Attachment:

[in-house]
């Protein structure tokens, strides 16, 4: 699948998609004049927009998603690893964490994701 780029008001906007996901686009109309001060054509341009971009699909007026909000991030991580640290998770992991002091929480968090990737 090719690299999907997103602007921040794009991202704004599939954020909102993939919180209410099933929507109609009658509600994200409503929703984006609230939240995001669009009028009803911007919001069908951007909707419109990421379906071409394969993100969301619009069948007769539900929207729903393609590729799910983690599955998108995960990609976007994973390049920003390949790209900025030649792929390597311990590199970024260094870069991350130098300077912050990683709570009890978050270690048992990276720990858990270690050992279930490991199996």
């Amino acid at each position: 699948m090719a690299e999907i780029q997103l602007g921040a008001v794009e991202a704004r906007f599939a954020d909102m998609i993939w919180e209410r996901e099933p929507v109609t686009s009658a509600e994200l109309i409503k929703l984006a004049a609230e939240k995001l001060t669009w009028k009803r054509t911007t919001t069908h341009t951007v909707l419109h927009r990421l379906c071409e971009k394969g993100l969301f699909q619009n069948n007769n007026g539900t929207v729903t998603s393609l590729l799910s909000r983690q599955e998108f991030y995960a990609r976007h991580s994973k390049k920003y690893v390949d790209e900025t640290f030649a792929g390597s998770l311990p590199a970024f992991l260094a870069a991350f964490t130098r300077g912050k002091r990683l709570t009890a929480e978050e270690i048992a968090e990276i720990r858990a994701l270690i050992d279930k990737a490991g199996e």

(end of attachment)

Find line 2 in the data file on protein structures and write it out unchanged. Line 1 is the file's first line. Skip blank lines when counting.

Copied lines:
């Protein structure tokens, strides 16, 4: 699948998609004049927009998603690893964490994701 780029008001906007996901686009109309001060054509341009971009699909007026909000991030991580640290998770992991002091929480968090990737 090719690299999907997103602007921040794009991202704004599939954020909102993939919180209410099933929507109609009658509600994200409503929703984006609230939240995001669009009028009803911007919001069908951007909707419109990421379906071409394969993100969301619009069948007769539900929207729903393609590729799910983690599955998108995960990609976007994973390049920003390949790209900025030649792929390597311990590199970024260094870069991350130098300077912050990683709570009890978050270690048992990276720990858990270690050992279930490991199996």